I’ve been looking into some social protocols and the one that I would bet on winning is Farcaster. I think they're doing multiple things that other protocols aren’t doing, building a product-driven protocol, the protocol is following the sufficient decentralization concept, a desktop app, and focusing on creating an early community.
For a recap, social protocols are open data graphs where users own the relationship with their audience, and developers can read and build on top of the graph without any limitation. My hypothesis for why this is important is simply, permissionless innovation. We don’t know what kind of products developers and founders will build if the social graph is truly open but we know that open systems where you don’t need anyone’s permission to build are one of the greatest things that ever happened. Brad Burnham says it perfectly:
The real reason the independent software industry emerged is that operating systems and APIs made it possible for independent software vendors to develop applications independently. They no longer had to ask permission of the hardware vendors. This same characteristic of permissionless innovation led to the explosion of independently created services on the internet.
#A Product-driven protocol
The first thing that you'll notice about how Farcaster is getting built is the product-driven protocol approach. This seems very simple but nearly all web3 protocols are not doing it. If you’re building a protocol and have some hype, it doesn’t mean that you don’t need product-market fit and that protocols aren’t boring. Protocols are boring and most of them died before and are going to die but what’s exciting are cool products. The Farcaster team is shipping every week, and I feel they're having as much focus on the product as they have on the protocol. They built token-gated posts on the product-level in the beginning but they weren’t used very much so they removed it and planining to reimplement it in a new way. This would’ve been much harder and slower to do if it was on a protocol level.
It also seems that on-chain activities are going to be a part of the Farcater product which I think is going to be an important hook. People now share their on-chain activities as screenshots on groups, and subreddits but I think there’s going to be a product where people can follow each other on-chain activities as social data become a bigger part of web3.
Another very product-focused thing in Farcaster that I am excited about is signing accounts which they implemented from day one.
Another important part of Farcaster is that it’s a sufficiently decentralized social network. It’s not fully on-chain and not fully off-chain. It leverages the decentralization of the on-chain record and the scalability and experience of off-chain systems. I was reading about some early social protocol experiments and a clear pain point was where do you implement the main user's directory which Farcaster implemented on top of Ethereum.
There’s also a huge upside of putting the data structure off-chain, it’s permissionlessly extendable which makes it much easier to build on top of and extend. An example of why this is better are NFTs likes. As the data structure was fully implemented in on-chain, every platform had to implement the likes data in their database. But if it was a JSON file off-chain mapped on-chain in the same way Farcaster works, it would’ve been only added by the first platform and other platforms would’ve been able to just use it.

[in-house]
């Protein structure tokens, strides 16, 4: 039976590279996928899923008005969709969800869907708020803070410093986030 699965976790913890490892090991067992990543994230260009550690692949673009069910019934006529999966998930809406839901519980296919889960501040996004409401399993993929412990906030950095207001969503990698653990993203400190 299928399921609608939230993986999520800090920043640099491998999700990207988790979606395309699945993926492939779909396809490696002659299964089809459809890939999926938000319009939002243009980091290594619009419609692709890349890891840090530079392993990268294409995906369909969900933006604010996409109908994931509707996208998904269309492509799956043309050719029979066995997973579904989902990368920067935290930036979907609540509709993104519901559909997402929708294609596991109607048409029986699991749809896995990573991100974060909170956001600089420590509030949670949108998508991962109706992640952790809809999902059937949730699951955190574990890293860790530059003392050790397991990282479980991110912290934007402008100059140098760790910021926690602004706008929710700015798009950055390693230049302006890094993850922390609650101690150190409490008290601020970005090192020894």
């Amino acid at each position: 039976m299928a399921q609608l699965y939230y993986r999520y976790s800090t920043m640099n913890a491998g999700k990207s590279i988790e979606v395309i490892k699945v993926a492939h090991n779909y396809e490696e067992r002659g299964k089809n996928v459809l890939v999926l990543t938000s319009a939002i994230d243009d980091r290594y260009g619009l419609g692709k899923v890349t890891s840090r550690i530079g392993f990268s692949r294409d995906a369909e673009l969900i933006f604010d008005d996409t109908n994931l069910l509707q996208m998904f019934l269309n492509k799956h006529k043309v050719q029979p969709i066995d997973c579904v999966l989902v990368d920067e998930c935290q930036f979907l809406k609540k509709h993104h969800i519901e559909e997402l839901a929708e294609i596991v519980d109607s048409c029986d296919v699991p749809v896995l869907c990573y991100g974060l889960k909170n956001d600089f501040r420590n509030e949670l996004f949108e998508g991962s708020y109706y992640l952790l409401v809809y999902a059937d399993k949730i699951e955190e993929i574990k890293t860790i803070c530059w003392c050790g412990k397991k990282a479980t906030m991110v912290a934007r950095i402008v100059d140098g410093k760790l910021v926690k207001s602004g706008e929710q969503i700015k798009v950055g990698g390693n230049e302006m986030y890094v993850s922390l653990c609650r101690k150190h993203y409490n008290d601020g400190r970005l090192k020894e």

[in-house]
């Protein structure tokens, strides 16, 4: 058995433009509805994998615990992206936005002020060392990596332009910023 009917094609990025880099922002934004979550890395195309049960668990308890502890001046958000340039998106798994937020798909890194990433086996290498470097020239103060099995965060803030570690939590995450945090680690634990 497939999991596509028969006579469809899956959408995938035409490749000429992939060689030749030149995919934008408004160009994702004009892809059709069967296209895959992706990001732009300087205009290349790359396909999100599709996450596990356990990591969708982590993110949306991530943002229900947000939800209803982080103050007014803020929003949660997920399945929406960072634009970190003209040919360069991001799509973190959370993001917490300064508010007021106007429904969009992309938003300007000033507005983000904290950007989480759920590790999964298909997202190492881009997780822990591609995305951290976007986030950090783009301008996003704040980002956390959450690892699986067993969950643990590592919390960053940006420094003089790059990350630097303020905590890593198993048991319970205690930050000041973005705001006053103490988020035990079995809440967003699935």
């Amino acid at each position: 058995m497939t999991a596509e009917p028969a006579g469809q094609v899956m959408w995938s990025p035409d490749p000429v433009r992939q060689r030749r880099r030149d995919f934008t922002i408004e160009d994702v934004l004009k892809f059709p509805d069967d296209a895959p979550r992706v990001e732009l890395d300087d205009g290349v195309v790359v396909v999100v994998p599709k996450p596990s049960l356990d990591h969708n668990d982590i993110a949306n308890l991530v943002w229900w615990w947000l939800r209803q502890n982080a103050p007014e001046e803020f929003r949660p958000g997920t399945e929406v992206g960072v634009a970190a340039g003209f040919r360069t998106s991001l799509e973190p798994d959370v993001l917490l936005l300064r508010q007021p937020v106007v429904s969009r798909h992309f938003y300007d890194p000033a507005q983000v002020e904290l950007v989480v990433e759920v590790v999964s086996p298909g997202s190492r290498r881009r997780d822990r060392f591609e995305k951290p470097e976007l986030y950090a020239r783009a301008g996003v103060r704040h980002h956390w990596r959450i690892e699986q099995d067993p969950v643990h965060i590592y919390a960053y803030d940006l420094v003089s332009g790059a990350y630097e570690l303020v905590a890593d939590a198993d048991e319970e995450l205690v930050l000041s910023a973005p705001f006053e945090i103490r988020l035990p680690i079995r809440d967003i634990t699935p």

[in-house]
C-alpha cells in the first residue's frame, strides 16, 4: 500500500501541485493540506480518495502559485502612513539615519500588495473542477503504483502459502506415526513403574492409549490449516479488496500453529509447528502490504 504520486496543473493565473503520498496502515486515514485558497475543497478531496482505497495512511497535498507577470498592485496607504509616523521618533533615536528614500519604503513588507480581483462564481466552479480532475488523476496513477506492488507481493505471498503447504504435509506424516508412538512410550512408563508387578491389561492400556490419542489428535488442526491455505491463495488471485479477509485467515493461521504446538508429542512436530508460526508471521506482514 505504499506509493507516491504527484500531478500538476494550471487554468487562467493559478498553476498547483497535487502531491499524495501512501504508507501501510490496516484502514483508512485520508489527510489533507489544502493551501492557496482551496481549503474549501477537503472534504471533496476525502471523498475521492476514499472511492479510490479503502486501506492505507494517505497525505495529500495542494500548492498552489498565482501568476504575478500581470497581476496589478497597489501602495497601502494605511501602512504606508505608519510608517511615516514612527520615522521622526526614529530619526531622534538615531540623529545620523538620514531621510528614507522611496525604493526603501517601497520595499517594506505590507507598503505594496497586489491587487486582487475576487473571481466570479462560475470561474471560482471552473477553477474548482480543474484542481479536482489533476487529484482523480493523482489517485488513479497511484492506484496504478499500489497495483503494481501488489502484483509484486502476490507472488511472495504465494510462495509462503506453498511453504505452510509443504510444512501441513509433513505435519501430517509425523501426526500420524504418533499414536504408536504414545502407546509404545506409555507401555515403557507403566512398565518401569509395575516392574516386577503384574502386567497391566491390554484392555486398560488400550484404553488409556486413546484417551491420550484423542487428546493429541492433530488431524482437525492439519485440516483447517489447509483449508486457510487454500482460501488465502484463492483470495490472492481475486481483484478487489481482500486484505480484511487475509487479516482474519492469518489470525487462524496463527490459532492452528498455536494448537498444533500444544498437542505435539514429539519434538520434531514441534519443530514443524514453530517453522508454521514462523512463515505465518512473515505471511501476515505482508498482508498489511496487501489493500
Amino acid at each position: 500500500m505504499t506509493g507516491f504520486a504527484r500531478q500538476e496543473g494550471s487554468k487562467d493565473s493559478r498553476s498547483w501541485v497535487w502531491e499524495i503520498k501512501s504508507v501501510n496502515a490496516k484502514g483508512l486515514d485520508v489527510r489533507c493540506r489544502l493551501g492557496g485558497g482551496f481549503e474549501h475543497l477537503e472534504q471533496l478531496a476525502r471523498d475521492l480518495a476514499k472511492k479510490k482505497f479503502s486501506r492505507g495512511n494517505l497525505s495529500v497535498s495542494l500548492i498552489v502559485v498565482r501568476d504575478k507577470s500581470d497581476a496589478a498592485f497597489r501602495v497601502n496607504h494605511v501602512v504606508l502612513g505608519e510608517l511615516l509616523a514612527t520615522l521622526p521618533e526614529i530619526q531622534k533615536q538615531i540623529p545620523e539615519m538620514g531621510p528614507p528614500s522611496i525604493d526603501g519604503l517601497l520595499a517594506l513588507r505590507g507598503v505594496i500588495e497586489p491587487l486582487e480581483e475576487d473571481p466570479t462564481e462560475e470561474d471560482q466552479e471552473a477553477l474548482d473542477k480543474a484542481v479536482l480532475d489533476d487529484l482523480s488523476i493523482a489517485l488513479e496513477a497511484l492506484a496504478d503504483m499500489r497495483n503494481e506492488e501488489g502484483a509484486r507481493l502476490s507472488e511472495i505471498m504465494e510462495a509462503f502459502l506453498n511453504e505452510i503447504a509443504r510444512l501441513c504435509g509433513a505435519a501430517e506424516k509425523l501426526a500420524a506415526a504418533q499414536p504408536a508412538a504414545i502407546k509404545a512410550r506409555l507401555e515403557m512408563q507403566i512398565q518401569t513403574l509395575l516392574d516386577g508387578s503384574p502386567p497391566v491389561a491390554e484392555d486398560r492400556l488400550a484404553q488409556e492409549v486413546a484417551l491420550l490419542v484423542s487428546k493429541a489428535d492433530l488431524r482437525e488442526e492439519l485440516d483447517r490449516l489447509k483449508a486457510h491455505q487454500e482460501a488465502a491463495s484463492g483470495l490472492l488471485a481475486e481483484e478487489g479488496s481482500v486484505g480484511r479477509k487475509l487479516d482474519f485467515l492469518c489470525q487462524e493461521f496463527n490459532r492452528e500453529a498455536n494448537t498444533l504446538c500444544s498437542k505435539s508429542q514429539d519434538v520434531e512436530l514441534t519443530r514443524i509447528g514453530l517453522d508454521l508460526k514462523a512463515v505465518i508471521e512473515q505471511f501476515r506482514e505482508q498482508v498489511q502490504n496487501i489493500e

I believe the Ethereum identity problem will also not be solved by a protocol-first approach rather it’s going to be one of those things where it just happens. This is why I think there’s a huge opportunity for Farcaster to become the social identity for web3 by introducing something sufficiently decentralized for other projects to build on top of and extend.
I also feel that the sufficient decentralization concept is using the properties and lessons that we could learn from web1 protocols and this is why I am excited about it! You can read the full concept of sufficient decentralization here.
#A Desktop App
A question that always gets asked about decentralized social apps is how can I verify what I am seeing, and how can I make sure to not get banned from the UI. The answer is why not decentralize the frontend? and you would do so by building open-source desktop apps. Farcaster is focusing on building a user-controlled product by building a desktop app first which I think is very important.
When Dan was asked about the biggest risk for Farcaster he said: “We lose the sense of community we have now too early. Need to keep for as long as possible!”. Kevin Systrom also talks about how important the early community and meetups were to Instagram and I think Farcaster is doing the same. I met multiple interesting people from the community, multiple other people are casting (posting) how they enjoyed meeting other people and many meetups happened. And I really feel there’s a sense of community when using the app.
I think (1) is the most likely way a decentralized social app is going to exist. It's going to acquire a large number of users by collective migration and what Balaji calls a proof-of-exist and the only way this is going to happen is by a philosophical or political based movement which I think is a part where web3 got very well and most people in web3 have so it makes sense to focus on web3 people.
About the third point we have a proof that this is going to happen if the product works and they’re the early days of Twitter:
"Yeah. The API has been arguably the most important, or maybe even inarguably, the most important thing we’ve done with Twitter.....So, the API which has easily 10 times more traffic than the website” - Biz Stone, Sep 2007